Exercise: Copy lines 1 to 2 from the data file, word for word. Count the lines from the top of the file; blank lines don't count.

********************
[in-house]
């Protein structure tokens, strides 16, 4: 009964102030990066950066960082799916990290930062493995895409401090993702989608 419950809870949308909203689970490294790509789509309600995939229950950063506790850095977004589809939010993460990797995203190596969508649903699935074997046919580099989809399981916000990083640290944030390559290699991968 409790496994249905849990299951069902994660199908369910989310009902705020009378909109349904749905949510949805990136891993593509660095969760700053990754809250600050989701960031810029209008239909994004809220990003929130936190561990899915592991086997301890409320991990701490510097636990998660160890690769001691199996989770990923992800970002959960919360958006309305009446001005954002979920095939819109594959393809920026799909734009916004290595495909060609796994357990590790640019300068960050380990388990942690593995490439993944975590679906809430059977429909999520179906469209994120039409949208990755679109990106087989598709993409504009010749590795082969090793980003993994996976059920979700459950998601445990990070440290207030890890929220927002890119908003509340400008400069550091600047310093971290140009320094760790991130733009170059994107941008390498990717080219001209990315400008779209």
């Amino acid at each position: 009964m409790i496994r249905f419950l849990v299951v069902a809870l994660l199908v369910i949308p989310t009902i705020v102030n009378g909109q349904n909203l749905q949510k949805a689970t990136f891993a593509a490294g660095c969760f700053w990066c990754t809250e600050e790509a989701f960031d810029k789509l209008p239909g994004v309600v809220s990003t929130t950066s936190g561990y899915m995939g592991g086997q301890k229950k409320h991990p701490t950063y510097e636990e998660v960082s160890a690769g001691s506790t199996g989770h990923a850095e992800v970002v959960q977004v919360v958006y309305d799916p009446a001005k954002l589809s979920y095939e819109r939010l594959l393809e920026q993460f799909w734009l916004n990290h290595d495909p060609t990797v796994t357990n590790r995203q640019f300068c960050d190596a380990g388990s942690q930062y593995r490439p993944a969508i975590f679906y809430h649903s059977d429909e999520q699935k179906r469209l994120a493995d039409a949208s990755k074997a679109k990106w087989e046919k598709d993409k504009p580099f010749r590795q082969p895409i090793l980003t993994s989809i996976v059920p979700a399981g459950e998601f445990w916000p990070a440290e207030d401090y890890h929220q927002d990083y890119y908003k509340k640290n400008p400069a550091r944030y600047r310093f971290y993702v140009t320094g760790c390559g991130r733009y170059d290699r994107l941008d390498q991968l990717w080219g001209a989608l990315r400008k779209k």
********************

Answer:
[in-house]
């Protein structure tokens, strides 16, 4: 009964102030990066950066960082799916990290930062493995895409401090993702989608 419950809870949308909203689970490294790509789509309600995939229950950063506790850095977004589809939010993460990797995203190596969508649903699935074997046919580099989809399981916000990083640290944030390559290699991968 409790496994249905849990299951069902994660199908369910989310009902705020009378909109349904749905949510949805990136891993593509660095969760700053990754809250600050989701960031810029209008239909994004809220990003929130936190561990899915592991086997301890409320991990701490510097636990998660160890690769001691199996989770990923992800970002959960919360958006309305009446001005954002979920095939819109594959393809920026799909734009916004290595495909060609796994357990590790640019300068960050380990388990942690593995490439993944975590679906809430059977429909999520179906469209994120039409949208990755679109990106087989598709993409504009010749590795082969090793980003993994996976059920979700459950998601445990990070440290207030890890929220927002890119908003509340400008400069550091600047310093971290140009320094760790991130733009170059994107941008390498990717080219001209990315400008779209």